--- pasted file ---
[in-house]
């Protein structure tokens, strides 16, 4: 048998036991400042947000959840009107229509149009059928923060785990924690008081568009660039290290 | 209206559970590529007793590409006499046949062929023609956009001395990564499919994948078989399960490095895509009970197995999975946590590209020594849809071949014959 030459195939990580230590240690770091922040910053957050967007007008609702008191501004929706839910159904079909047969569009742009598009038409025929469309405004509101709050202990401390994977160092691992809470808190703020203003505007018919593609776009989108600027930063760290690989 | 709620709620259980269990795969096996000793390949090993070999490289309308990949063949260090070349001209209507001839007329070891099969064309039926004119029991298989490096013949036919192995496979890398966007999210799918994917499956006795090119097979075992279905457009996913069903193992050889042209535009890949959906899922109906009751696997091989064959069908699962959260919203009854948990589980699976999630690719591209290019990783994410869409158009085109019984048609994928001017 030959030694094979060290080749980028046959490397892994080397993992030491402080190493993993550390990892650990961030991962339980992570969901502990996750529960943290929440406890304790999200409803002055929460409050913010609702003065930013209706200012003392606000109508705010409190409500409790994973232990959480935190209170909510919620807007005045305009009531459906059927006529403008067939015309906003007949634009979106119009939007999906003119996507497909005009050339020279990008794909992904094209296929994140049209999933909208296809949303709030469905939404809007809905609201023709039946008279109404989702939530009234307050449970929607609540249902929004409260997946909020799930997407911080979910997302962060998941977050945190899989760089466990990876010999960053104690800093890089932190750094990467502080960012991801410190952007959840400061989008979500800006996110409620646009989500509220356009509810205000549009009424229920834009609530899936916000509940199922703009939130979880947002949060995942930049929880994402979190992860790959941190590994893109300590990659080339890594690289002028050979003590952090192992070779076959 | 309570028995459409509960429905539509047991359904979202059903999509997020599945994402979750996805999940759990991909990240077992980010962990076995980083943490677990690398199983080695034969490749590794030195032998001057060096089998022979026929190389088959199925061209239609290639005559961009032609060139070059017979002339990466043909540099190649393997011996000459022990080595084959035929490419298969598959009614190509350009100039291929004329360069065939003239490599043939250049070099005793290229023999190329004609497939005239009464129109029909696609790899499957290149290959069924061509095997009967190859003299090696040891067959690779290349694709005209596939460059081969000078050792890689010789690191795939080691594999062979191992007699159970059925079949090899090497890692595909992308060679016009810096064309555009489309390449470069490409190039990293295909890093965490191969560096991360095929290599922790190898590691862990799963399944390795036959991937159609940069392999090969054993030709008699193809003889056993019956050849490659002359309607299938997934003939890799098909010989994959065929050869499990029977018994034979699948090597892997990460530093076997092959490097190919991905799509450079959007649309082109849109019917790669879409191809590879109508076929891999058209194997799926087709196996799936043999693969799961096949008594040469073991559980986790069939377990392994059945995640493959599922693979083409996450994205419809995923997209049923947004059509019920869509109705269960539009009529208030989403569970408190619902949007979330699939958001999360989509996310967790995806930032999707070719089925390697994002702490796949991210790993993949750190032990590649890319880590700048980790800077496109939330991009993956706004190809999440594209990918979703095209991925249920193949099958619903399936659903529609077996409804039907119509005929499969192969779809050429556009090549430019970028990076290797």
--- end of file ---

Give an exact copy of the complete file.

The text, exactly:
[in-house]
């Protein structure tokens, strides 16, 4: 048998036991400042947000959840009107229509149009059928923060785990924690008081568009660039290290 | 209206559970590529007793590409006499046949062929023609956009001395990564499919994948078989399960490095895509009970197995999975946590590209020594849809071949014959 030459195939990580230590240690770091922040910053957050967007007008609702008191501004929706839910159904079909047969569009742009598009038409025929469309405004509101709050202990401390994977160092691992809470808190703020203003505007018919593609776009989108600027930063760290690989 | 709620709620259980269990795969096996000793390949090993070999490289309308990949063949260090070349001209209507001839007329070891099969064309039926004119029991298989490096013949036919192995496979890398966007999210799918994917499956006795090119097979075992279905457009996913069903193992050889042209535009890949959906899922109906009751696997091989064959069908699962959260919203009854948990589980699976999630690719591209290019990783994410869409158009085109019984048609994928001017 030959030694094979060290080749980028046959490397892994080397993992030491402080190493993993550390990892650990961030991962339980992570969901502990996750529960943290929440406890304790999200409803002055929460409050913010609702003065930013209706200012003392606000109508705010409190409500409790994973232990959480935190209170909510919620807007005045305009009531459906059927006529403008067939015309906003007949634009979106119009939007999906003119996507497909005009050339020279990008794909992904094209296929994140049209999933909208296809949303709030469905939404809007809905609201023709039946008279109404989702939530009234307050449970929607609540249902929004409260997946909020799930997407911080979910997302962060998941977050945190899989760089466990990876010999960053104690800093890089932190750094990467502080960012991801410190952007959840400061989008979500800006996110409620646009989500509220356009509810205000549009009424229920834009609530899936916000509940199922703009939130979880947002949060995942930049929880994402979190992860790959941190590994893109300590990659080339890594690289002028050979003590952090192992070779076959 | 309570028995459409509960429905539509047991359904979202059903999509997020599945994402979750996805999940759990991909990240077992980010962990076995980083943490677990690398199983080695034969490749590794030195032998001057060096089998022979026929190389088959199925061209239609290639005559961009032609060139070059017979002339990466043909540099190649393997011996000459022990080595084959035929490419298969598959009614190509350009100039291929004329360069065939003239490599043939250049070099005793290229023999190329004609497939005239009464129109029909696609790899499957290149290959069924061509095997009967190859003299090696040891067959690779290349694709005209596939460059081969000078050792890689010789690191795939080691594999062979191992007699159970059925079949090899090497890692595909992308060679016009810096064309555009489309390449470069490409190039990293295909890093965490191969560096991360095929290599922790190898590691862990799963399944390795036959991937159609940069392999090969054993030709008699193809003889056993019956050849490659002359309607299938997934003939890799098909010989994959065929050869499990029977018994034979699948090597892997990460530093076997092959490097190919991905799509450079959007649309082109849109019917790669879409191809590879109508076929891999058209194997799926087709196996799936043999693969799961096949008594040469073991559980986790069939377990392994059945995640493959599922693979083409996450994205419809995923997209049923947004059509019920869509109705269960539009009529208030989403569970408190619902949007979330699939958001999360989509996310967790995806930032999707070719089925390697994002702490796949991210790993993949750190032990590649890319880590700048980790800077496109939330991009993956706004190809999440594209990918979703095209991925249920193949099958619903399936659903529609077996409804039907119509005929499969192969779809050429556009090549430019970028990076290797």